Friday, November 8, 2013

David Petraeus Slips Another Notch

Army Captain William Swenson was awarded the Medal of Honor in spite of the fact that General David Petraeus actively and knowingly shit-canned the award:
The letter — a copy of which was obtained by McClatchy — gave no reason for Petraeus’ decision and it didn’t identify the retired Army general by name, referring only to the “former commander, USFOR-A,” the initials of the U.S. force in Afghanistan. According to the findings of a 2011 internal U.S. military investigation obtained earlier this year by McClatchy, Petraeus reviewed and signed Swenson’s Medal of Honor packet on July 28, 2010. 
In an interview with McClatchy last year before he resigned as CIA director, Petraeus said he had “no recollection” of ever seeing Swenson’s file, a telephone-book-size three-ring binder comprising sworn statements, maps, photographs and other documents supporting the nomination.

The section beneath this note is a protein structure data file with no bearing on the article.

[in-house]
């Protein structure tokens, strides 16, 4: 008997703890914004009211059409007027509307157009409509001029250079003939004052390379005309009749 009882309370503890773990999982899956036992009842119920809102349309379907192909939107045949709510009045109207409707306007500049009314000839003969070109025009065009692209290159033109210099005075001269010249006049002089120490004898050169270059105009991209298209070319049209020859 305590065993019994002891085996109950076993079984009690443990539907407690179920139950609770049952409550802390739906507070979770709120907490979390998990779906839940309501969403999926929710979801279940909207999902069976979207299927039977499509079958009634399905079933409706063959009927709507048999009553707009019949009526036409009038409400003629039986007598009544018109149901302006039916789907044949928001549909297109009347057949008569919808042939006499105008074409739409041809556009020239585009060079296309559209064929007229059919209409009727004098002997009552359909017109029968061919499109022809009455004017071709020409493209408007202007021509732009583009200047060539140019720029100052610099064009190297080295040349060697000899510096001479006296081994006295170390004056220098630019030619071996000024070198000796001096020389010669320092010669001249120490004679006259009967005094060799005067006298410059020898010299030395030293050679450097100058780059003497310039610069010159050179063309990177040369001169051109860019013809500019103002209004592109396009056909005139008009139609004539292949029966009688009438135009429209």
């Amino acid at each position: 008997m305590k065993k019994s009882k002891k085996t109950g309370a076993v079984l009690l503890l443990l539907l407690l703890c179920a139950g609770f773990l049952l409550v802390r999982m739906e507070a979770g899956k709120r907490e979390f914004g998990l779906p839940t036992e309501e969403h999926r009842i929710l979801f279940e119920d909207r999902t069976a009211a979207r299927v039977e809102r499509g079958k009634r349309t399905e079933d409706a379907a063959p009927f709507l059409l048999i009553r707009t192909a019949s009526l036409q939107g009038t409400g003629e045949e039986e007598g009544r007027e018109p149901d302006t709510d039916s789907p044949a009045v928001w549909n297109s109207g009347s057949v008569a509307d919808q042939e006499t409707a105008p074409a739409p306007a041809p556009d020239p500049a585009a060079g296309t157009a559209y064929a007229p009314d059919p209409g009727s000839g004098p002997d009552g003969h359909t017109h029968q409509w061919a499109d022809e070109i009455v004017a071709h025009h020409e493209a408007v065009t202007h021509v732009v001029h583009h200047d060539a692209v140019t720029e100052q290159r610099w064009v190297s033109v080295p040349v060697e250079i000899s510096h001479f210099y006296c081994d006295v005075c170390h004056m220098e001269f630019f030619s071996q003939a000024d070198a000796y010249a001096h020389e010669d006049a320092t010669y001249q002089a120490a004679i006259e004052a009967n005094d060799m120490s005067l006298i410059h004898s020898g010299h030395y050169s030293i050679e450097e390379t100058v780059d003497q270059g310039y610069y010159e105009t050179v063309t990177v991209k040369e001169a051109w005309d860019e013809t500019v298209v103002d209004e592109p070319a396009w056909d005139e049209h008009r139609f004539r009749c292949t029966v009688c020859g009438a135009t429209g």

Petraeus was actively involved in shaping the leadership of the Army in his own image. He was promoting his guys, ending the careers of officers who were not on his "team," and he simply could not tolerate the things that this lowly captain with his complaints about not getting any support was saying about the leaders that Petraeus was grooming for better things.

His assertion that he "did not see" the award is laughable. He then advised that it be downgraded. Which answer is it then? If he didn't see it, what the hell was he doing? Was he incompetent or is he a bad liar? It was his job to review and sign off on the processing of the medal.

The damage done to Swenson is nothing compared to the fact that the ranks of the Army are still seeded with what Petraeus wanted to see--loyalists and lackeys who owed him favors. Now that he has no power or influence, those officers are cast adrift but they still advanced themselves at the cost of others. How many leaders did we lose thanks to the efforts undertaken by Petraeus to reshape the leadership of the Army? Does it matter now that the size of the Army is shrinking?

Swenson is no longer on active duty but he is still a commissioned officer; I wish people would get that part correct. The Army doesn't really have much say in whether or not it "takes him back." In reality, he left active duty but he did not resign his commission. If he meets the standards for active duty service, how can they stop him from serving? The modern Army is desperately short of captains.

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